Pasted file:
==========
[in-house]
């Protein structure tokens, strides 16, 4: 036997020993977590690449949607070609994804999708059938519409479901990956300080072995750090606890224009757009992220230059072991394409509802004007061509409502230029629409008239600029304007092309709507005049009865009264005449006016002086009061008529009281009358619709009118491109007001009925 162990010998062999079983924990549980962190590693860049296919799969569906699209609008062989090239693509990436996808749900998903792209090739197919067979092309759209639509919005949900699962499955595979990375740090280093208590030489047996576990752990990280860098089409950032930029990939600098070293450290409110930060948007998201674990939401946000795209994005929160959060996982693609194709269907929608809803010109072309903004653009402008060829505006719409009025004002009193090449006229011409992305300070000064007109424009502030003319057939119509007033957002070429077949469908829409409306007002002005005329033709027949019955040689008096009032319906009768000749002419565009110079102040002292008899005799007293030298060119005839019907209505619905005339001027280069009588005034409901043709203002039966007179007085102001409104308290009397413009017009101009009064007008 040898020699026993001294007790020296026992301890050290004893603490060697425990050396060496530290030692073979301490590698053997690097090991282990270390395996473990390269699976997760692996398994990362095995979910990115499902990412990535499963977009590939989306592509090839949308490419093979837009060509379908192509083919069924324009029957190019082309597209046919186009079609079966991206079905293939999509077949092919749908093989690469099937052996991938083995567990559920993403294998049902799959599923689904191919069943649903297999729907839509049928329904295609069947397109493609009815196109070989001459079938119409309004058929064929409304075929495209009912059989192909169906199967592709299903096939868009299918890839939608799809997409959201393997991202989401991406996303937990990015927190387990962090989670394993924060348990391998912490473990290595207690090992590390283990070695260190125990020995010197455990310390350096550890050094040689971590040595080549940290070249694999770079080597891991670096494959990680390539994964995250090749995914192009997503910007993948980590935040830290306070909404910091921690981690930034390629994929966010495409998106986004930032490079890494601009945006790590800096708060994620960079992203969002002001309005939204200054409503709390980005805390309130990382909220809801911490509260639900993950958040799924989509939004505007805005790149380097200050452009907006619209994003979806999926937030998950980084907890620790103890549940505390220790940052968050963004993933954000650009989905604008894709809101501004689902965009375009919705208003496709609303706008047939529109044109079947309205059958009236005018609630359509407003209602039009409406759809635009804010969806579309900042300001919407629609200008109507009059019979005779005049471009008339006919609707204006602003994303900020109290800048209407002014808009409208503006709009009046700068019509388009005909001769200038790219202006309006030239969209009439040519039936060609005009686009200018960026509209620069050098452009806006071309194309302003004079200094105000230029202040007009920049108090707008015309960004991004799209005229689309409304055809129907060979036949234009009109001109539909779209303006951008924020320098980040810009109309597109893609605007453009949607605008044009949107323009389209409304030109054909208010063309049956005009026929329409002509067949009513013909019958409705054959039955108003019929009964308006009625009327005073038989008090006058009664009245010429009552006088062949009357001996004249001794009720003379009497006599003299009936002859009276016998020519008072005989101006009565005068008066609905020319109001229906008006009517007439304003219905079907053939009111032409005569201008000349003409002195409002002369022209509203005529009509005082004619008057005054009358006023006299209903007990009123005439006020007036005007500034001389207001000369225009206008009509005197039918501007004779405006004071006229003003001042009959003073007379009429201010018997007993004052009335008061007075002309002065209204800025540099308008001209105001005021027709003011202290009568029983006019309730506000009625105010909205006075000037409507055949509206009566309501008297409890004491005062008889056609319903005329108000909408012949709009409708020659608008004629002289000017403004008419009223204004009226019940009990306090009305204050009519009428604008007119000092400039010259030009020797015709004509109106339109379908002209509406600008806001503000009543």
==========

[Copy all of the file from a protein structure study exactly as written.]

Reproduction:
[in-house]
């Protein structure tokens, strides 16, 4: 036997020993977590690449949607070609994804999708059938519409479901990956300080072995750090606890224009757009992220230059072991394409509802004007061509409502230029629409008239600029304007092309709507005049009865009264005449006016002086009061008529009281009358619709009118491109007001009925 162990010998062999079983924990549980962190590693860049296919799969569906699209609008062989090239693509990436996808749900998903792209090739197919067979092309759209639509919005949900699962499955595979990375740090280093208590030489047996576990752990990280860098089409950032930029990939600098070293450290409110930060948007998201674990939401946000795209994005929160959060996982693609194709269907929608809803010109072309903004653009402008060829505006719409009025004002009193090449006229011409992305300070000064007109424009502030003319057939119509007033957002070429077949469908829409409306007002002005005329033709027949019955040689008096009032319906009768000749002419565009110079102040002292008899005799007293030298060119005839019907209505619905005339001027280069009588005034409901043709203002039966007179007085102001409104308290009397413009017009101009009064007008 040898020699026993001294007790020296026992301890050290004893603490060697425990050396060496530290030692073979301490590698053997690097090991282990270390395996473990390269699976997760692996398994990362095995979910990115499902990412990535499963977009590939989306592509090839949308490419093979837009060509379908192509083919069924324009029957190019082309597209046919186009079609079966991206079905293939999509077949092919749908093989690469099937052996991938083995567990559920993403294998049902799959599923689904191919069943649903297999729907839509049928329904295609069947397109493609009815196109070989001459079938119409309004058929064929409304075929495209009912059989192909169906199967592709299903096939868009299918890839939608799809997409959201393997991202989401991406996303937990990015927190387990962090989670394993924060348990391998912490473990290595207690090992590390283990070695260190125990020995010197455990310390350096550890050094040689971590040595080549940290070249694999770079080597891991670096494959990680390539994964995250090749995914192009997503910007993948980590935040830290306070909404910091921690981690930034390629994929966010495409998106986004930032490079890494601009945006790590800096708060994620960079992203969002002001309005939204200054409503709390980005805390309130990382909220809801911490509260639900993950958040799924989509939004505007805005790149380097200050452009907006619209994003979806999926937030998950980084907890620790103890549940505390220790940052968050963004993933954000650009989905604008894709809101501004689902965009375009919705208003496709609303706008047939529109044109079947309205059958009236005018609630359509407003209602039009409406759809635009804010969806579309900042300001919407629609200008109507009059019979005779005049471009008339006919609707204006602003994303900020109290800048209407002014808009409208503006709009009046700068019509388009005909001769200038790219202006309006030239969209009439040519039936060609005009686009200018960026509209620069050098452009806006071309194309302003004079200094105000230029202040007009920049108090707008015309960004991004799209005229689309409304055809129907060979036949234009009109001109539909779209303006951008924020320098980040810009109309597109893609605007453009949607605008044009949107323009389209409304030109054909208010063309049956005009026929329409002509067949009513013909019958409705054959039955108003019929009964308006009625009327005073038989008090006058009664009245010429009552006088062949009357001996004249001794009720003379009497006599003299009936002859009276016998020519008072005989101006009565005068008066609905020319109001229906008006009517007439304003219905079907053939009111032409005569201008000349003409002195409002002369022209509203005529009509005082004619008057005054009358006023006299209903007990009123005439006020007036005007500034001389207001000369225009206008009509005197039918501007004779405006004071006229003003001042009959003073007379009429201010018997007993004052009335008061007075002309002065209204800025540099308008001209105001005021027709003011202290009568029983006019309730506000009625105010909205006075000037409507055949509206009566309501008297409890004491005062008889056609319903005329108000909408012949709009409708020659608008004629002289000017403004008419009223204004009226019940009990306090009305204050009519009428604008007119000092400039010259030009020797015709004509109106339109379908002209509406600008806001503000009543």